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Why your male peers outearn you – and what to do about it

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Snider, Susannah
Publication Date: 
22 Feb 2016



When it comes to the gender pay gap, the statistics are discouraging. In 2014, a woman working full time, year-round earned a median 79 percent of what a man working the same hours made, according to data from the U.S. Census Bureau. And despite gains in educational attainment for women, the pay gap isn't expected to close for another 118 years, according to a report from the World Economic Forum.

It might seem abstract, but the gender pay gap isn't just a concept to debate in Congress or read about in academic journals. The disparity has on-the-ground, hits-you-in-the-pocketbook implications for millions of women, from entry-level assistants to seasoned corporate sharks. It slashes the paychecks of mothers and non-mothers. It affects spouses and children, retirement savings and workplace culture, too.

"A lot of women believe that it's not about them personally, and the reality is that the numbers say it probably is," says Lisa Maatz, vice president of government relations for the American Association of University Women, a District of Columbia-based nonprofit. She adds: "This isn't a myth. It's math."

Here's what every employee – male or female – should know about the gender pay gap.

1. It gets worse. Young women starting out in the labor market take home slimmer paychecks than their male counterparts – but it's less pronounced than later on. That gap widens as they continue working. Here's one reason why: A small difference in pay early on balloons over the course of a woman's working life, says Betsey Stevenson, associate professor of public policy and economics at the University of Michigan–Ann Arbor.

For example, picture two equally experienced 25-year-old co-workers. One is a man and one is a woman. If unconscious bias causes the man to score a $5,000 promotion – and his female contemporary doesn't – his earnings will outpace hers by tens of thousands of dollars over the course of their careers as annual raises compound on that initial, small disparity. "It doesn't take very much discrimination to create a large wage gap," Stevenson says.

Lower wages also ding retirement contributions and Social Security benefits, which are typically tied to annual earnings. When women earn less, those benefits get cut, too, and women disproportionately struggle to fund their retirements. "The thing about the pay gap is that it lingers," Maatz says.

2. There's a mommy effect. "A lot of this is coming about because of kids. It's a simple point," says Claudia Goldin, professor of economics at Harvard University, whose research covers the female labor force and income inequality. She points out that women who are juggling careers with child-rearing may start to prioritize "temporal flexibility" over pay, meaning that benefits, such as flexible hours, are more important than a fat paycheck.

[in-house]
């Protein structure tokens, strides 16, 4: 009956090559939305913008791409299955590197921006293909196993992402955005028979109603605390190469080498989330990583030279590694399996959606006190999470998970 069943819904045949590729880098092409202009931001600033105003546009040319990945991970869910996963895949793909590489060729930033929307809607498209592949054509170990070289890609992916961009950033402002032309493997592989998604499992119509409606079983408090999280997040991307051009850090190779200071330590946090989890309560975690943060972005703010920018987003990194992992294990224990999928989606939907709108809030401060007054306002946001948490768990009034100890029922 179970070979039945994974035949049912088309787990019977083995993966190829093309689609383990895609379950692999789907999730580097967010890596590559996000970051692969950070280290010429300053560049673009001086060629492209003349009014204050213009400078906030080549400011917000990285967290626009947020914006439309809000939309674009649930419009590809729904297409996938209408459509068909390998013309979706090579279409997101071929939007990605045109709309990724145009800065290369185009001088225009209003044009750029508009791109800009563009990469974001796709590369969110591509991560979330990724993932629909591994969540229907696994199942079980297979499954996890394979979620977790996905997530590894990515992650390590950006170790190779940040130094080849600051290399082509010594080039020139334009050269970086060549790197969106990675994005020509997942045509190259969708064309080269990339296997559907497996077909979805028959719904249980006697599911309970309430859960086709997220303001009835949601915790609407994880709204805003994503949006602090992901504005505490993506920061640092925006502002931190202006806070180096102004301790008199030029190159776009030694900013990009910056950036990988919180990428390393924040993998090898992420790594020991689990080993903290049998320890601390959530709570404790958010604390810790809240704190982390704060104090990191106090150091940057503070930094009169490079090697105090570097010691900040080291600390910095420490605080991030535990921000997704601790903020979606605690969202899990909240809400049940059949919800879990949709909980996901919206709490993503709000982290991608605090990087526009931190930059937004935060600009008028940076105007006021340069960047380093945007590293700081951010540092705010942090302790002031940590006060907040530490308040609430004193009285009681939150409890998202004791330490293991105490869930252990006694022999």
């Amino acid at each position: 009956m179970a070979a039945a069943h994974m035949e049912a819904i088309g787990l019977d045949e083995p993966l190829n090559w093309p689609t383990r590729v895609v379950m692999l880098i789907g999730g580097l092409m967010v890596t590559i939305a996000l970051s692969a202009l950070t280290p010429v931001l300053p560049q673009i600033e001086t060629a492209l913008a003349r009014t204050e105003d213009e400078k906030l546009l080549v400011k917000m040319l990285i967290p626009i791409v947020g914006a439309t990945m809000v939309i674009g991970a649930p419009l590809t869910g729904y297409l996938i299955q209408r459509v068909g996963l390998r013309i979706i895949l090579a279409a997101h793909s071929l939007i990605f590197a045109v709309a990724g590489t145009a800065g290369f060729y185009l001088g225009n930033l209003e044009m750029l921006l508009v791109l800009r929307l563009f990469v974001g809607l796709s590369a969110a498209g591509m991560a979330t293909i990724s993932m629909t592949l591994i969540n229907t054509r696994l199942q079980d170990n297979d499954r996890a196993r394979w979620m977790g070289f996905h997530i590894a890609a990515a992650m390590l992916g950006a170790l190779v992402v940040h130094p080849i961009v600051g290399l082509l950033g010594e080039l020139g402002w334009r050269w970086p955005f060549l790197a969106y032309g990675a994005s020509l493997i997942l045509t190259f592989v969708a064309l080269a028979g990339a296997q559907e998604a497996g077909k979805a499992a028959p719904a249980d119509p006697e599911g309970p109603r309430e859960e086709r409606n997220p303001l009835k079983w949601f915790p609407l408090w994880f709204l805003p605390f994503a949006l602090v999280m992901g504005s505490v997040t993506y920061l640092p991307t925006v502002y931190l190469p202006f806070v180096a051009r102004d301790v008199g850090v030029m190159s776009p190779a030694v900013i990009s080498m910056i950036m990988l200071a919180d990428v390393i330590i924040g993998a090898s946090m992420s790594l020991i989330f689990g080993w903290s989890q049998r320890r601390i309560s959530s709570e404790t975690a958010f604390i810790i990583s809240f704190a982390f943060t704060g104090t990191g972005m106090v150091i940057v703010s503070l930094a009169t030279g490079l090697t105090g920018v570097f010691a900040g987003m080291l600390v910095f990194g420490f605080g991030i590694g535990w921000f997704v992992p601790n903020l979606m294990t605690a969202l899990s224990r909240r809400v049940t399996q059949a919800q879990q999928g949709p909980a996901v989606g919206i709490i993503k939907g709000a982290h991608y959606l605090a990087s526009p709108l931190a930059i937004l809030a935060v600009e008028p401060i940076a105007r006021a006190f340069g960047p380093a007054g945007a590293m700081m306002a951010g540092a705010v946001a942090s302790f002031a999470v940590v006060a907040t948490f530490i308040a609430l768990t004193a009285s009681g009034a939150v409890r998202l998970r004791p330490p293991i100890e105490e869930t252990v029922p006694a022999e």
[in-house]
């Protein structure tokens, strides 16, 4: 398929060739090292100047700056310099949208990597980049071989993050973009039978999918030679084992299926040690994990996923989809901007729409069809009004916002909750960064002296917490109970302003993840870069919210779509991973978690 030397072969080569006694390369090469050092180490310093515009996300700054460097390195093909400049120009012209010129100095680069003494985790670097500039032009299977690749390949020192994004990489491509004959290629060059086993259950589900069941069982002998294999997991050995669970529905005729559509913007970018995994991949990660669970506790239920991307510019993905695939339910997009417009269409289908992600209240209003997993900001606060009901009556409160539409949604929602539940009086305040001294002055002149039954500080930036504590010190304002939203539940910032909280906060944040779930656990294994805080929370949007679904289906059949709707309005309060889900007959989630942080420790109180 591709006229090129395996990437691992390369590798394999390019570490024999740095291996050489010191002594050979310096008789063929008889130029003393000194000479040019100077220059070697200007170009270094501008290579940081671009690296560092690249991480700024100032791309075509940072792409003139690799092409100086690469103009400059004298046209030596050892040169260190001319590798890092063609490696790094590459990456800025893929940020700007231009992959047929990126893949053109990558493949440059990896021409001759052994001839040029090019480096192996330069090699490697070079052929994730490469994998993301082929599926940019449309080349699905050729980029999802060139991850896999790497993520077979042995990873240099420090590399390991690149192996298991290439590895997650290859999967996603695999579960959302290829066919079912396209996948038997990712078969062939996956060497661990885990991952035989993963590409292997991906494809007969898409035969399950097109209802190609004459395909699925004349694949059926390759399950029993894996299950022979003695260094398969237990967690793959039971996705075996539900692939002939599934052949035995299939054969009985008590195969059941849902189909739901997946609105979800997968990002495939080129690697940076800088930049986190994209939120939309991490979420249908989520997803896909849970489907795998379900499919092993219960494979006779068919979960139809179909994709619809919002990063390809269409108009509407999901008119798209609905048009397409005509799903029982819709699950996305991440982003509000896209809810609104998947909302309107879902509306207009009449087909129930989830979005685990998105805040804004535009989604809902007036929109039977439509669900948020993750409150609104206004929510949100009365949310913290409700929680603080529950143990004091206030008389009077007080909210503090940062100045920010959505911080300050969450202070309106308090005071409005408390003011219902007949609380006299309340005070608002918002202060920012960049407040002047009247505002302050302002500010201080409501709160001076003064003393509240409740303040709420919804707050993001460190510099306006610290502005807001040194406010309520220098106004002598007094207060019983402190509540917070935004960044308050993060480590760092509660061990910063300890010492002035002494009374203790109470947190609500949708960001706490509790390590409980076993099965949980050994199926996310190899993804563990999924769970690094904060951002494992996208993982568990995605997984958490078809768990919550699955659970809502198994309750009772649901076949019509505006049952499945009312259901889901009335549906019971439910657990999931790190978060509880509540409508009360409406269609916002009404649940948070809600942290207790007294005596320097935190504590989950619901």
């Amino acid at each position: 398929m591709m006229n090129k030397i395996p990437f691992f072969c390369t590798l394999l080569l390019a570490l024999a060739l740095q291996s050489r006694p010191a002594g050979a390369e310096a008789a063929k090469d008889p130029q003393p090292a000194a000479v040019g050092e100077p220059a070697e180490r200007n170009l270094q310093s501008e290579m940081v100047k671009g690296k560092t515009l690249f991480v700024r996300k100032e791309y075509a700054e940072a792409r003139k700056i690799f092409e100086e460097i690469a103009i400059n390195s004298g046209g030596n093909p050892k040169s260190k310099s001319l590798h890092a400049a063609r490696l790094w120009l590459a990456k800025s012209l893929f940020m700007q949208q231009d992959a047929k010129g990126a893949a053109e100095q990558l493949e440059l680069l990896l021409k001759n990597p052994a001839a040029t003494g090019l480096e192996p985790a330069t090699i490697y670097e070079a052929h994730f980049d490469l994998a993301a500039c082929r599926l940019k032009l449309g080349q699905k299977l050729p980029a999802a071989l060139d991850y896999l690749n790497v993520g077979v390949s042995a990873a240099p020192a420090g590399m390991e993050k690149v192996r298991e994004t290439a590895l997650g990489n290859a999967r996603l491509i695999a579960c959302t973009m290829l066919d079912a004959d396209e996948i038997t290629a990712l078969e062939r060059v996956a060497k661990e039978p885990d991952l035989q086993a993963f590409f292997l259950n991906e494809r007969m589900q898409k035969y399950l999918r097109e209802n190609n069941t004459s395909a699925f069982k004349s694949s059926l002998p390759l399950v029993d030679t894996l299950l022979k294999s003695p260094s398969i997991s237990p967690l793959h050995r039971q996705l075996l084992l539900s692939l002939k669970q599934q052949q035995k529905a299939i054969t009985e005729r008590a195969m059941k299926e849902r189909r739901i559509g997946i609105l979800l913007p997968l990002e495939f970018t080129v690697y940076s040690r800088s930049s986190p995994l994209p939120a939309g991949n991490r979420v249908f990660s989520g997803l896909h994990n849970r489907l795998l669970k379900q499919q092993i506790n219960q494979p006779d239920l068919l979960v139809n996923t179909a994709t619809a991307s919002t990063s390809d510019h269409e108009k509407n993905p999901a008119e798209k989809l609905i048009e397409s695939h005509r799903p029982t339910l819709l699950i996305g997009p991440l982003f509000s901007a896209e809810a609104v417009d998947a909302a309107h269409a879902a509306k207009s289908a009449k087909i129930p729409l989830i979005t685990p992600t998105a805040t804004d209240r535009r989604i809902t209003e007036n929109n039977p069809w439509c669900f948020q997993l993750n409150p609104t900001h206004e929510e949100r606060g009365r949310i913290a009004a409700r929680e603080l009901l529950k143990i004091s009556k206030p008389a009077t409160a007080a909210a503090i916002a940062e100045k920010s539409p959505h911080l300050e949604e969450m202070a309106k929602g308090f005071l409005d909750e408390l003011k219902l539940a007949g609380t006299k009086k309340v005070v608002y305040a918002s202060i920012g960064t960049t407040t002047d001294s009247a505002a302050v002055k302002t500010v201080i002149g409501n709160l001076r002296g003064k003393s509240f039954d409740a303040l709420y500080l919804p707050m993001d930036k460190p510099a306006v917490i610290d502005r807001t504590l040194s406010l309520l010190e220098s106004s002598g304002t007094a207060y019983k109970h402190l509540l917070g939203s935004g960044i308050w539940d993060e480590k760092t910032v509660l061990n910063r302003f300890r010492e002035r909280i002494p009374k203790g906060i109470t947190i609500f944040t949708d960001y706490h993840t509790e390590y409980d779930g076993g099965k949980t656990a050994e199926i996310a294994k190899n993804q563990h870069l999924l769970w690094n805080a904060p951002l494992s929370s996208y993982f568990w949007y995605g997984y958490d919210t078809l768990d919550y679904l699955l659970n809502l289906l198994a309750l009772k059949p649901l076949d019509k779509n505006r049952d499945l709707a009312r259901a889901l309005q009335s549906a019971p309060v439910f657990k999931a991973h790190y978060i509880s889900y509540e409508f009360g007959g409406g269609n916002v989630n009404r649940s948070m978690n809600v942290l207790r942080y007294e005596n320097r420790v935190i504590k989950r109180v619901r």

Some women may also find that they're shoehorned into the mommy category whether they want to scale back or not, finding themselves passed over for promotions or sidelined by the boss.

3. Industry matters. Some pay disparity is explained by the fact that those classic pink-collar jobs – think nursing or child care – may pay less than traditionally male jobs. Women are still underrepresented in high-paid science and math careers, but those who buck the trend eventually flee the old boys' clubs at higher rates, experts say.

For example, "women tend to leave computer science because many of them cite a hostile male culture as making it incredibly unpleasant to work in," Stevenson says. Other women may exit because of lack of mentors or sexual harassment, Maatz says.

4. Women need to self-advocate in their own workplaces. While federal and state legislation, or other systemic changes, may be the only way to tackle pay disparity on a large scale, women can make a few tweaks to minimize the impact of the pay gap on their own paychecks.

First, they can step up to the plate when it come to salary negotiation. The process can be nerve-wracking for women – "it's a cultural minefield," says Maatz – but they can adopt tried-and-true strategies, follow scripts and take workshops to find their voices.

Second, they can make sure that they're picking up the technical skills necessary to keep them employable and highly paid in their fields. "Make sure you're studying math and science," Stevenson says. "The more technical skills you have, the better-paid you'll be."

Another option is to fight for better balance at the office, including making sure that parents aren't required to jet off to Japan at a moment's notice or work long nights and weekends, says Goldin, the Harvard professor. "If you really want to even the playing field for women – and for anyone who wants to have family time or their own time – think about ways to make your workers better substitutes for each other," Goldin says.

Women can work for better balance at home, too. They may discuss sharing the caregiving duties with their partners to make sure that it's not always mom taking time off for a sick child or school play.

Says Maatz: "Be aware for opportunities to fight for work-life balance. That helps both women and men."

-reprinted from U.S. News